Wednesday 18 Jul 2018 | 07:27 | SYDNEY
Wednesday 18 Jul 2018 | 07:27 | SYDNEY

Reader riposte: Bribing Pyongyang


Sam Roggeveen


10 December 2009 10:13

Crispin Rovere writes:

Just regarding the 'Buying off North Korea' idea. Establishing a market for nuclear disarmament sounds like a dangerous precedent to me. Many more nations may seek to acquire nuclear weapons if, instead of sanctions, someone is paying them $1.2 billion per year to countries that surrender them. 

I am reminded of those NGOs who use donor funds to purchase endangered bears in Asia. The NGO pays the poacher some exorbitant sum, say $10,000, to release the bear they have in captivity. Of course, the first thing the happy poacher then does is go out into the forest and catches another bear to sell again to the NGO. Not a good circle for the bears, nor the hapless donors.

That does indeed sound like a pretty short-sighted way to save bears. Now, if weapons-grade plutonium were only as easy to come by as endangered animals, the analogy would be watertight.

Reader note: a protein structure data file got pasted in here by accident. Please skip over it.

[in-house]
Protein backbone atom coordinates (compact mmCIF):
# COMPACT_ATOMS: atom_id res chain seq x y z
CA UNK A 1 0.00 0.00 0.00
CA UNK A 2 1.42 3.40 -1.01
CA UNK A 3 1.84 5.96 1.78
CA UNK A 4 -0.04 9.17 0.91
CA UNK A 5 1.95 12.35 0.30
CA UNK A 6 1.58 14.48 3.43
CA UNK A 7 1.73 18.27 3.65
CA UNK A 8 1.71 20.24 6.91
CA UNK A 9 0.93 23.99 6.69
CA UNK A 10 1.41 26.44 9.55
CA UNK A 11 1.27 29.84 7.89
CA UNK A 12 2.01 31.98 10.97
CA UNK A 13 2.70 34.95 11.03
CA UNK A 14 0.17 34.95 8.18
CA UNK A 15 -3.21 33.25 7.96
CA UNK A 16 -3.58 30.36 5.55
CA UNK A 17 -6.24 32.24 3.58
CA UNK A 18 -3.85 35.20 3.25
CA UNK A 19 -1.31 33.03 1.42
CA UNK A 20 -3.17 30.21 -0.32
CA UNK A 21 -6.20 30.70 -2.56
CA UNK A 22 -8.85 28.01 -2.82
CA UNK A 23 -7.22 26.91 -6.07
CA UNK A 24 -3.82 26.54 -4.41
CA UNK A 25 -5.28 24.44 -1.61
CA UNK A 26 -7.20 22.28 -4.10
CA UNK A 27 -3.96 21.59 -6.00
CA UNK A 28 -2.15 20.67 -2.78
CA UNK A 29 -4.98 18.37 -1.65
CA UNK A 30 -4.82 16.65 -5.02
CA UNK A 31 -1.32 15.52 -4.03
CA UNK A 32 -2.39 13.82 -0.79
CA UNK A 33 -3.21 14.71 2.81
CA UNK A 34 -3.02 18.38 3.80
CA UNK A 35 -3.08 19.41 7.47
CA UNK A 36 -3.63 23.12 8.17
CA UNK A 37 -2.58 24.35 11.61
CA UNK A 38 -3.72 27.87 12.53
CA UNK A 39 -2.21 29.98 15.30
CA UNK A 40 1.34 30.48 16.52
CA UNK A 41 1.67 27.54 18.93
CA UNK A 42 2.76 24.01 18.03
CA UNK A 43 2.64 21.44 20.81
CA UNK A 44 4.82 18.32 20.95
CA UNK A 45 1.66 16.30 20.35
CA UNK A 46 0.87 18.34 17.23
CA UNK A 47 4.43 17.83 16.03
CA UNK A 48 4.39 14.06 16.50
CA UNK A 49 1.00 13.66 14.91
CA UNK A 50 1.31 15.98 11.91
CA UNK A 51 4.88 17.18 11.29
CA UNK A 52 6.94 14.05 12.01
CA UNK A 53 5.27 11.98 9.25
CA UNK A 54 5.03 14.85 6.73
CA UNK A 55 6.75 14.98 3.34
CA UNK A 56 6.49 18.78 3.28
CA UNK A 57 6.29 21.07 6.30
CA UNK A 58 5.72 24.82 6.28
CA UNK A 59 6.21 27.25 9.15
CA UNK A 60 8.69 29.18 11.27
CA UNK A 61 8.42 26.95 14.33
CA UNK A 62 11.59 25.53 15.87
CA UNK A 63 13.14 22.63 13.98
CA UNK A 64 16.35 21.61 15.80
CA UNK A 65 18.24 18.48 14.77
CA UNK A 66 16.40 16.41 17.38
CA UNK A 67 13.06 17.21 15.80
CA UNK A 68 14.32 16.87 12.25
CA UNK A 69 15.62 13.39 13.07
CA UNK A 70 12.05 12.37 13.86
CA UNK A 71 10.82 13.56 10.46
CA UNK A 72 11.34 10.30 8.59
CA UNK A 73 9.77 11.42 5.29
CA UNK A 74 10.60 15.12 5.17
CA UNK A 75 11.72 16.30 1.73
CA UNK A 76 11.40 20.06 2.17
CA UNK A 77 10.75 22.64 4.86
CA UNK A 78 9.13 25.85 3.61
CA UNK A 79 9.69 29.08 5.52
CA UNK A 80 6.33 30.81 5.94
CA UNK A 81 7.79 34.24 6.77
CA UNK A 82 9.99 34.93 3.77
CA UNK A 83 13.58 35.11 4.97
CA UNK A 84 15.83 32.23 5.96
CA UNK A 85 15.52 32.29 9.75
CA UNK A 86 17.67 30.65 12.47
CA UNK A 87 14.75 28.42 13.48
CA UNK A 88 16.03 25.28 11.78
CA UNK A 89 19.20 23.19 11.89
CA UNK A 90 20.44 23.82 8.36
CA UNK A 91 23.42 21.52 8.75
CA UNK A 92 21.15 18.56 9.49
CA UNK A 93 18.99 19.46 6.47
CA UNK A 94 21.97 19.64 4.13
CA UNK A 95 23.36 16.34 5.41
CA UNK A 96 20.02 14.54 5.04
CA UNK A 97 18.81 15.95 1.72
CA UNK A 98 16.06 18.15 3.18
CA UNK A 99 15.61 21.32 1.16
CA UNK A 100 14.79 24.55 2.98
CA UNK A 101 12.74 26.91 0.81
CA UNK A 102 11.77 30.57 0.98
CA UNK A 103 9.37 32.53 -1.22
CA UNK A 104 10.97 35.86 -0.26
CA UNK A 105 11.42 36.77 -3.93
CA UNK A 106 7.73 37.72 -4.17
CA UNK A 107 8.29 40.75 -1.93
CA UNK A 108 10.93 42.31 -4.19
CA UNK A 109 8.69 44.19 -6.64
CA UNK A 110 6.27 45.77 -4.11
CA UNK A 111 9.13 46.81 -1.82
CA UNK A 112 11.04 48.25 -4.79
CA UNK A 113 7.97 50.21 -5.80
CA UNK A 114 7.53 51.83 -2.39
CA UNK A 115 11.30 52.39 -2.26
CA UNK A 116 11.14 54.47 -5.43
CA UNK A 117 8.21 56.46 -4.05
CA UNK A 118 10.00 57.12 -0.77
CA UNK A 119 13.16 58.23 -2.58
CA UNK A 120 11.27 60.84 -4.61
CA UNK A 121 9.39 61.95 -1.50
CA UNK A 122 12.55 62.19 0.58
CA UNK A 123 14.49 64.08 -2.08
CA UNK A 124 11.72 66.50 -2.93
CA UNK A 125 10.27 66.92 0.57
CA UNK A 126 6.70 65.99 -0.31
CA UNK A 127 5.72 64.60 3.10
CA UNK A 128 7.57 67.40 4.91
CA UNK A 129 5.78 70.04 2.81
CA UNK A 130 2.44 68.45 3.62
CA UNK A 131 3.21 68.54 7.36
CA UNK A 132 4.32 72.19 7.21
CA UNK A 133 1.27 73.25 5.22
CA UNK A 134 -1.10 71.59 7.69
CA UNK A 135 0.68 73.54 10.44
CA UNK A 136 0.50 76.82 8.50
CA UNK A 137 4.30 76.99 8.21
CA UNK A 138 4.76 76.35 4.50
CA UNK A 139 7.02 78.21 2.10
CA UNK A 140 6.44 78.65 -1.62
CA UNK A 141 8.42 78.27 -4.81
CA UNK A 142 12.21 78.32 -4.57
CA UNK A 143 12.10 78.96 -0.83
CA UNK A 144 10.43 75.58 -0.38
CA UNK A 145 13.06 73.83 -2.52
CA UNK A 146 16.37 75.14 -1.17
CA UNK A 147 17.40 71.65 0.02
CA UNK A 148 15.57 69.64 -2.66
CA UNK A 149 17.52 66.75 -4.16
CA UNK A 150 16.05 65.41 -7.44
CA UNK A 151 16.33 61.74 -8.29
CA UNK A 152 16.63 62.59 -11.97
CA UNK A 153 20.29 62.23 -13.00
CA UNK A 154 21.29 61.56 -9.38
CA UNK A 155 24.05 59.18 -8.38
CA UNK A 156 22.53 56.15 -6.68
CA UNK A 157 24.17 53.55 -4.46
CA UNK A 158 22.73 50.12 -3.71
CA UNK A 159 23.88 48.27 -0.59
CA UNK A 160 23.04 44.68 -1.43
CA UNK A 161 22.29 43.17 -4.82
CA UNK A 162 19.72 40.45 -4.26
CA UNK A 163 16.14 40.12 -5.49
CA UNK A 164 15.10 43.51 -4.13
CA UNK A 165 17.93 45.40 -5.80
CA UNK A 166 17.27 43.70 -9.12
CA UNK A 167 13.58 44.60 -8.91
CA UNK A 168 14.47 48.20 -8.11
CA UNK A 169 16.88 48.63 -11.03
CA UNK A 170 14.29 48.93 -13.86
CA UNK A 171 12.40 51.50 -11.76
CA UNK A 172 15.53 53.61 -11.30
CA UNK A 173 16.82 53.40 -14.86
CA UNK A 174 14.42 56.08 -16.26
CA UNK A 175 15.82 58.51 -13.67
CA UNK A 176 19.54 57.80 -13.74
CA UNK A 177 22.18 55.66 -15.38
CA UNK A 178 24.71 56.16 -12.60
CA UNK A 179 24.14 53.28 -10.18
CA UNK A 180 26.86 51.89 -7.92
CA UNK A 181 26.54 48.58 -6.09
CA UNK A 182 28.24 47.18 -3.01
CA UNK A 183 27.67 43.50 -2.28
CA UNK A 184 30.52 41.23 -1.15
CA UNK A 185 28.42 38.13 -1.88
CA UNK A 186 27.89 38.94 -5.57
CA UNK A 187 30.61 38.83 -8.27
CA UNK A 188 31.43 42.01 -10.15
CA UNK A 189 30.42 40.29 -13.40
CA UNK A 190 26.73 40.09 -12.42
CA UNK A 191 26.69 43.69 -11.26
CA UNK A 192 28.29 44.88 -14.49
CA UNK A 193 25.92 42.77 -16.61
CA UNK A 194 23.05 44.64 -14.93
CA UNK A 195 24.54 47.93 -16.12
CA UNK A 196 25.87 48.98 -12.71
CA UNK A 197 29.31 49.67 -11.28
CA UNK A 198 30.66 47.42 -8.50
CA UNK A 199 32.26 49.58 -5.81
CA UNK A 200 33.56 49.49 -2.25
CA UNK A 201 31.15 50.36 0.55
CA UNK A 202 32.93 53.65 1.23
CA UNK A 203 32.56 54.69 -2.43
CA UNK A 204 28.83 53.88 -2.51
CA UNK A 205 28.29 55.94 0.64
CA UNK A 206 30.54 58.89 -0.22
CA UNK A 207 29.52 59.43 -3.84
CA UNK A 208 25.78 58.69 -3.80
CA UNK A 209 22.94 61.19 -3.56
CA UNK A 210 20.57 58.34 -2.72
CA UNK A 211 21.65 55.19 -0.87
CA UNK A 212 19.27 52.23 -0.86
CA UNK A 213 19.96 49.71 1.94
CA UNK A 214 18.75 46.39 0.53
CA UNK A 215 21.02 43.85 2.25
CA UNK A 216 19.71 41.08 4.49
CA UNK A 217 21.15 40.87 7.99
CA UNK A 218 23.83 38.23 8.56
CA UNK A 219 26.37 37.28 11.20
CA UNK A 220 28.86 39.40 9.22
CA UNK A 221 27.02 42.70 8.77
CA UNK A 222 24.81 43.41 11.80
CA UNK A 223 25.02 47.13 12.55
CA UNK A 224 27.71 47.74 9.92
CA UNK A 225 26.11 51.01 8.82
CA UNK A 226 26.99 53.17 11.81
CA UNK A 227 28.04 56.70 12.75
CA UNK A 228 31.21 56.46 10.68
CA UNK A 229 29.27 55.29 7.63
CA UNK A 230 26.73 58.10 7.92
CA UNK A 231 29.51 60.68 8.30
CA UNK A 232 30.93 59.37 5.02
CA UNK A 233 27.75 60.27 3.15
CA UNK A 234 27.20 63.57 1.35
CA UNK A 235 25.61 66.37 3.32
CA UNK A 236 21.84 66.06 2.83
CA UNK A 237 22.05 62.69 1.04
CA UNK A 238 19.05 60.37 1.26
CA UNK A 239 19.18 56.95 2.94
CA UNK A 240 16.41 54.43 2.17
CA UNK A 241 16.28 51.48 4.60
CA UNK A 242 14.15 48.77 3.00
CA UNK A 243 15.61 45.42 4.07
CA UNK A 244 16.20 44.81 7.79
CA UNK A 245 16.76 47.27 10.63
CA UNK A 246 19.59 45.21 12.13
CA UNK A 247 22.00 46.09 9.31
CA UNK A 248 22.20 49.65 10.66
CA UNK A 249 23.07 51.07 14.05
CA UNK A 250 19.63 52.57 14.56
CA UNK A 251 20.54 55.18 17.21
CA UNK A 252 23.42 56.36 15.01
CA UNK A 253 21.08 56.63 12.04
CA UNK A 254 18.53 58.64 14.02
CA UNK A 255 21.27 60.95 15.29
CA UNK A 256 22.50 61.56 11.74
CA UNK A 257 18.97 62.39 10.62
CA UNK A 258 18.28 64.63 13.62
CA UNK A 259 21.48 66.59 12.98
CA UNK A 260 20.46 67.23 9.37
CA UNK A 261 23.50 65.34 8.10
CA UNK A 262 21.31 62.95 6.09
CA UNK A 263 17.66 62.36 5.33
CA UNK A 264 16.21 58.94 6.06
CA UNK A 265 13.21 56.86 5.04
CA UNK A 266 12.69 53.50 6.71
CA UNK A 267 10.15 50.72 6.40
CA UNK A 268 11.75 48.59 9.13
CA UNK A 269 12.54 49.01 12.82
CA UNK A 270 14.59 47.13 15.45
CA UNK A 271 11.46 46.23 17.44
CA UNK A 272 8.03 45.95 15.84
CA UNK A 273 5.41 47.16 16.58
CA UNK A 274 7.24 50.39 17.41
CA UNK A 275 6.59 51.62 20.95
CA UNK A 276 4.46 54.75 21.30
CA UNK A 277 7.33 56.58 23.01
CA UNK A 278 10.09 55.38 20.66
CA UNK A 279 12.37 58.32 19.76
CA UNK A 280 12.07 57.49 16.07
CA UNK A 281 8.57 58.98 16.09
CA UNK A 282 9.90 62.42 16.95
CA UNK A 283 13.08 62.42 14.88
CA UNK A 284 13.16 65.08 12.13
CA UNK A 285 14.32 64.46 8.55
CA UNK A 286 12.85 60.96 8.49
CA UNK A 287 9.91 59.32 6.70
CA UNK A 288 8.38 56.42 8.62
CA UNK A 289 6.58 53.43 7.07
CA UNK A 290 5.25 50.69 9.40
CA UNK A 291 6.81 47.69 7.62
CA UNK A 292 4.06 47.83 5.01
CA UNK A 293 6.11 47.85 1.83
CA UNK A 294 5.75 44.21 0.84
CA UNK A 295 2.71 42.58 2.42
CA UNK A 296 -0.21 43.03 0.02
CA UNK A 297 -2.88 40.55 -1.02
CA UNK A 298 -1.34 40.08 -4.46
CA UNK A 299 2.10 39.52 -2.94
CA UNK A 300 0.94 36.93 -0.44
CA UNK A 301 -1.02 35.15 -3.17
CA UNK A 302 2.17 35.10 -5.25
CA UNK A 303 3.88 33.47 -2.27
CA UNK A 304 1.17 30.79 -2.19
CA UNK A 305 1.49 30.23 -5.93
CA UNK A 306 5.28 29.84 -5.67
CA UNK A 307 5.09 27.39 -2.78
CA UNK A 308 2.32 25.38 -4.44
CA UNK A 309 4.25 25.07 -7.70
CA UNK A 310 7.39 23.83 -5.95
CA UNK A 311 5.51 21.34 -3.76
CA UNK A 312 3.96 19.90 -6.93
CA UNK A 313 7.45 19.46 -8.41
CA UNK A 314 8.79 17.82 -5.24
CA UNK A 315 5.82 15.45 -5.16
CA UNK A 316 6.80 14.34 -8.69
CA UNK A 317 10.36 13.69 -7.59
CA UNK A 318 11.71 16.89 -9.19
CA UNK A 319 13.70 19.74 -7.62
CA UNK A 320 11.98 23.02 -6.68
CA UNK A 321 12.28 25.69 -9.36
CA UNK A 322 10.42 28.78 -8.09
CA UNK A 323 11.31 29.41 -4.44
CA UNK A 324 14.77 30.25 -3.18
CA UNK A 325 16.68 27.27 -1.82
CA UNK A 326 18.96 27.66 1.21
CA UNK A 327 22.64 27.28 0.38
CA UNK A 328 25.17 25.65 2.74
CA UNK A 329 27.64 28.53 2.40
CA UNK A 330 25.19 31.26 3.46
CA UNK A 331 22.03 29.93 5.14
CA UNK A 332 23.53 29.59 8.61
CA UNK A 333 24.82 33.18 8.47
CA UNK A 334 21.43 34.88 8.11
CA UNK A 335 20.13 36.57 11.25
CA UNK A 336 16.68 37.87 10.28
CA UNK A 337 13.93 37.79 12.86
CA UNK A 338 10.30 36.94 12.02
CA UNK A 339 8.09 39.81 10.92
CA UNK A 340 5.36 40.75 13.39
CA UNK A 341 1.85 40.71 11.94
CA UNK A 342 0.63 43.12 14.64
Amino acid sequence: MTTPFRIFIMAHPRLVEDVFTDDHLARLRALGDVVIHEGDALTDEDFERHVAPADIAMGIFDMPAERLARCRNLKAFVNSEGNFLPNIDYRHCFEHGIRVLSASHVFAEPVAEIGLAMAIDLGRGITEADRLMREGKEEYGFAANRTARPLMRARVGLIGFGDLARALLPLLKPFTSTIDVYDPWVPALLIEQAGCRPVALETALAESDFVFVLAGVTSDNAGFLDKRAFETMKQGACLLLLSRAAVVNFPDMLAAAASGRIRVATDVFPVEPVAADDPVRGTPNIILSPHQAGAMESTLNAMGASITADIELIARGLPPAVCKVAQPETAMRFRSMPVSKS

But it just aint so, and for most countries, it wouldn't be worth the huge trouble and expense to develop a nuclear program just to get this pay-off. Remember, North Korea's nuclear program is now decades-old and involves massive sunk costs for which it gets nothing in return except nuclear weapons. But if Pyongyang is offered a sum it values more highly than nuclear weapons, perhaps there will be a change of heart.

Remember, also, that we are talking about a particularly poor country here, for which the annual sum of US$1.2 billion would be very attractive. Other potential proliferators with slightly higher national incomes, such as Iran or Syria, would probably not be attracted to such an offer. So the moral hazard problem Crispin identifies would be muted.

Also on the subject of bribes, see this Matthew Yglesias post on the puzzling reluctance of Coalition forces in Afghanistan to use financial wealth to their advantage in the fight against the Taliban.